“The Israelites then marched on and encamped in the steppes of Moav,
across the Jordan from Jericho.” (Numbers 22:1)
The ancient Greeks believed hubris is the source of human tragedy. Parashat Chukat shows even Moses, considered the most humble of men, is not immune. Chukat contains the fateful episode of the rock: the Israelites complain there is no water so God instructs Moses, “You and your brother Aaron take the rod and assemble the community, and before their very eyes order the rock to yield its water.” (Num. 20:8) Moses strikes the rock and God condemns him to die in the desert.
Classic commentators interpret Moses’ striking the rock as an abrupt demonstration of his lack of faith in God. Jacob Milgrom (1923–2010; prominent American rabbi and Biblical scholar) focusses on something else: hubris. The clues are apparent even last week, when Moses suggest to Korach and his rabble God will open the earth and swallow them up (Num. 16:30), even before God announces this plan to him. That’s a first for Moses. That’s hubris.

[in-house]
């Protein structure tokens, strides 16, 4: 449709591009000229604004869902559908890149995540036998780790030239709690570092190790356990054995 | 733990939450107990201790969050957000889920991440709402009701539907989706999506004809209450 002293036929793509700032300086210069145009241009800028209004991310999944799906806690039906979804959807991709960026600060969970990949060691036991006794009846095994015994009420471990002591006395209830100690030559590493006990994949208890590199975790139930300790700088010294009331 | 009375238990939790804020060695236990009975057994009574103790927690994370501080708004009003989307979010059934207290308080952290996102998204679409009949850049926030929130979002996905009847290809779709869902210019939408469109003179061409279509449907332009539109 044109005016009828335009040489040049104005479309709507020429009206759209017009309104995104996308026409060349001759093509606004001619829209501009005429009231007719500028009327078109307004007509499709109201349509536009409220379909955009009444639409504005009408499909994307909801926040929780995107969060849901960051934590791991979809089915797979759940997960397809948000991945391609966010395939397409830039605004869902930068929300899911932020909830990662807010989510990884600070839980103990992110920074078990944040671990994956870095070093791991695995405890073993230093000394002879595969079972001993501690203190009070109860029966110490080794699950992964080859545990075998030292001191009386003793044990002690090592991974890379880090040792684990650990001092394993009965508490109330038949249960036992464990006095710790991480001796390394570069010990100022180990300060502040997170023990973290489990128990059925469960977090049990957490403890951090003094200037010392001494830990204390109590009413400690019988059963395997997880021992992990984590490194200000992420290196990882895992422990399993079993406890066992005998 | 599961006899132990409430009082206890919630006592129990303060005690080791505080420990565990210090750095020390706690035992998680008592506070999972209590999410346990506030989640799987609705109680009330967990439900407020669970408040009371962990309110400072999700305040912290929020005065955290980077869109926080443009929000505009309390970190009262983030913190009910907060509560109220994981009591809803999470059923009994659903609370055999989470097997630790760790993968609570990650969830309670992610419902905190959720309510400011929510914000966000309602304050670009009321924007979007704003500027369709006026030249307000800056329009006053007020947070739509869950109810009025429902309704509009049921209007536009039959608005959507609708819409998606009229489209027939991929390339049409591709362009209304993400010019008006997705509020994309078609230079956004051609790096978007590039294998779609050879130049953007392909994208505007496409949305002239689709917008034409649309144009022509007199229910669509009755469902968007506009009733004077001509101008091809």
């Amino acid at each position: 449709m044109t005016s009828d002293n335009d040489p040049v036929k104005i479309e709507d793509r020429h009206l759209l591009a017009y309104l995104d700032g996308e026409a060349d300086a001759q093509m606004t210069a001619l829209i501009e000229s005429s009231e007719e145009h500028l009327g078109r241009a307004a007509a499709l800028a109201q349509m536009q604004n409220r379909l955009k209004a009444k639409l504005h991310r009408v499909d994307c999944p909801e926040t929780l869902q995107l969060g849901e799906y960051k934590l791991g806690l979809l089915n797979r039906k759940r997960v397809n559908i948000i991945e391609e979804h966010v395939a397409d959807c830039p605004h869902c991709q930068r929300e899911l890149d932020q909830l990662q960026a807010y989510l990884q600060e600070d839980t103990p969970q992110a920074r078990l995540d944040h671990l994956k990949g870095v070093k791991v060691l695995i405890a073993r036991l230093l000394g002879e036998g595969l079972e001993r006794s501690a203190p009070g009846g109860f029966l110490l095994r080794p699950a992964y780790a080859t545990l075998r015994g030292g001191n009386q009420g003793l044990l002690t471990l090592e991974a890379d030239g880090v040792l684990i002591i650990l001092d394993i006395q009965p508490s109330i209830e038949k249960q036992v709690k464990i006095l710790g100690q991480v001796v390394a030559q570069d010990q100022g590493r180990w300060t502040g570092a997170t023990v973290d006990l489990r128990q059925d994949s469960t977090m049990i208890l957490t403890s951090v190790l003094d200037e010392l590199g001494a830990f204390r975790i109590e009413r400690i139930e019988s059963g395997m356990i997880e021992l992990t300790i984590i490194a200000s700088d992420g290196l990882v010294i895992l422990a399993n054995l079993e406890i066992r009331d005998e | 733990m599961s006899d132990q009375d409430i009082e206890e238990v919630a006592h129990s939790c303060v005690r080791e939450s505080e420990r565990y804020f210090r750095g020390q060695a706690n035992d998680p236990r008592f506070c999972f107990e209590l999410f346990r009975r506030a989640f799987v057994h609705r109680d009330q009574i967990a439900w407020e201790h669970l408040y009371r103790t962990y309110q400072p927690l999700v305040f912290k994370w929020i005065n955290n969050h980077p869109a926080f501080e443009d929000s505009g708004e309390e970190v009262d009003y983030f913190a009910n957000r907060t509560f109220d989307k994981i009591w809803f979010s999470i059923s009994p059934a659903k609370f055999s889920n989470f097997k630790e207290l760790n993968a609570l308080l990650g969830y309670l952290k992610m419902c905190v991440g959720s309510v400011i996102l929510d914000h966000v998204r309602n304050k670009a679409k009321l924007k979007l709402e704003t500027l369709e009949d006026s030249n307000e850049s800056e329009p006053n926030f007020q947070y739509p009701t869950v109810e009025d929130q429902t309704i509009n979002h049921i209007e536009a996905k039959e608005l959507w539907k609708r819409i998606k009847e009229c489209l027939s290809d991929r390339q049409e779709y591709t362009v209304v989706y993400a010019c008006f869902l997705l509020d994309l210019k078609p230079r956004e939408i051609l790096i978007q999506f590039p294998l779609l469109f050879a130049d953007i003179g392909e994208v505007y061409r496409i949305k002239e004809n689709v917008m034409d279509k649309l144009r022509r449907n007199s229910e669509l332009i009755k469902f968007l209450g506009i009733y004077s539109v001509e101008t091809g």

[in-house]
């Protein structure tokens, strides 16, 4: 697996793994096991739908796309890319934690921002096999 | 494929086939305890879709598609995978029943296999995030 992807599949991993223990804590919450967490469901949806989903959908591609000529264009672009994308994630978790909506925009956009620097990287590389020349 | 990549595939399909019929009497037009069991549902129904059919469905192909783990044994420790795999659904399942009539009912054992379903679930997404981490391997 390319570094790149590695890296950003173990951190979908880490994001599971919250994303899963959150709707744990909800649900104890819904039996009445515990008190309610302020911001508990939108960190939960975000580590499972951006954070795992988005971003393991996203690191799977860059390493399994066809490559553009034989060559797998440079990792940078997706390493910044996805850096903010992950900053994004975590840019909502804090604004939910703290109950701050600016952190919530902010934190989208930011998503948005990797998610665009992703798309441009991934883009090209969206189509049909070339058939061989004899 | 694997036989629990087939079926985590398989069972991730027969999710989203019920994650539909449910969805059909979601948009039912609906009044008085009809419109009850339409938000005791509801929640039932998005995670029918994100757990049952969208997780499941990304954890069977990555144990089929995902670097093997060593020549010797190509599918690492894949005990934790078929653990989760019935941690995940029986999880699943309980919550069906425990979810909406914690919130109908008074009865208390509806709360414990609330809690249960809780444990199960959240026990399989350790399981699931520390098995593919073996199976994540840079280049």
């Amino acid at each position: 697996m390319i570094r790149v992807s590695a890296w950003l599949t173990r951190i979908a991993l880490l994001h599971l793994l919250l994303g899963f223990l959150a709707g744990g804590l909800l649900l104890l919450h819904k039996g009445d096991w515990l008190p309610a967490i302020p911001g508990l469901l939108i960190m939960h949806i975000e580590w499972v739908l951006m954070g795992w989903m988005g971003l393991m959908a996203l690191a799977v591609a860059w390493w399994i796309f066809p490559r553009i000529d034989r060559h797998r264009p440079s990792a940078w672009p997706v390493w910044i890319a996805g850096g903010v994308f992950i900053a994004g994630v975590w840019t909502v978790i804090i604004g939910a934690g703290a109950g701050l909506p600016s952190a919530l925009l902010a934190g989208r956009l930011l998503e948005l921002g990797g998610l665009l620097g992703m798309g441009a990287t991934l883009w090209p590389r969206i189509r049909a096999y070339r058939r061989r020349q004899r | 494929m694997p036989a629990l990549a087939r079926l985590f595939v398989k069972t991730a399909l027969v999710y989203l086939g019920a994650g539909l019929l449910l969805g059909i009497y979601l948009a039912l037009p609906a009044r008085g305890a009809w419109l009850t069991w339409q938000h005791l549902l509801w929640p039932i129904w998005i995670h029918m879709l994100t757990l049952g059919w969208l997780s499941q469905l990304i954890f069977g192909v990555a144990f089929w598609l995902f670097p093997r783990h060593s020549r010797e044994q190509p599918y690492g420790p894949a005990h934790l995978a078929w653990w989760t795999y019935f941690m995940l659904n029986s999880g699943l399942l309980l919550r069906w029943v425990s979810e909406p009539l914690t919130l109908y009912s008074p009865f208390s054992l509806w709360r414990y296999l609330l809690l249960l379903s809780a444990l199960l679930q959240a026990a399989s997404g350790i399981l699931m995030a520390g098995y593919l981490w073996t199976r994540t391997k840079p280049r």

This week, Moses violates another yet another standard procedure of revelation: silence. Moses’ sin isn’t striking the rock, it’s speaking. Up until now, Moses announces God’s miracles, but then stands silent (in contrast to foreign wonder workers) to spotlight God’s ultimate power. By violating the required silence, Moses isn’t demonstrating a lack of faith in God; he’s demonstrating too much faith in himself. That’s why the Book of Psalms states, “They rebelled against Him and Moses spoke rashly.” (Ps. 106:33) More hubris.
Moses is the paradigmatic Jewish leader, but he has his failings. Chukat is a reminder: if it’s all about you, you’re probably not leading.
Gut Shabbos/Shabbat Shalom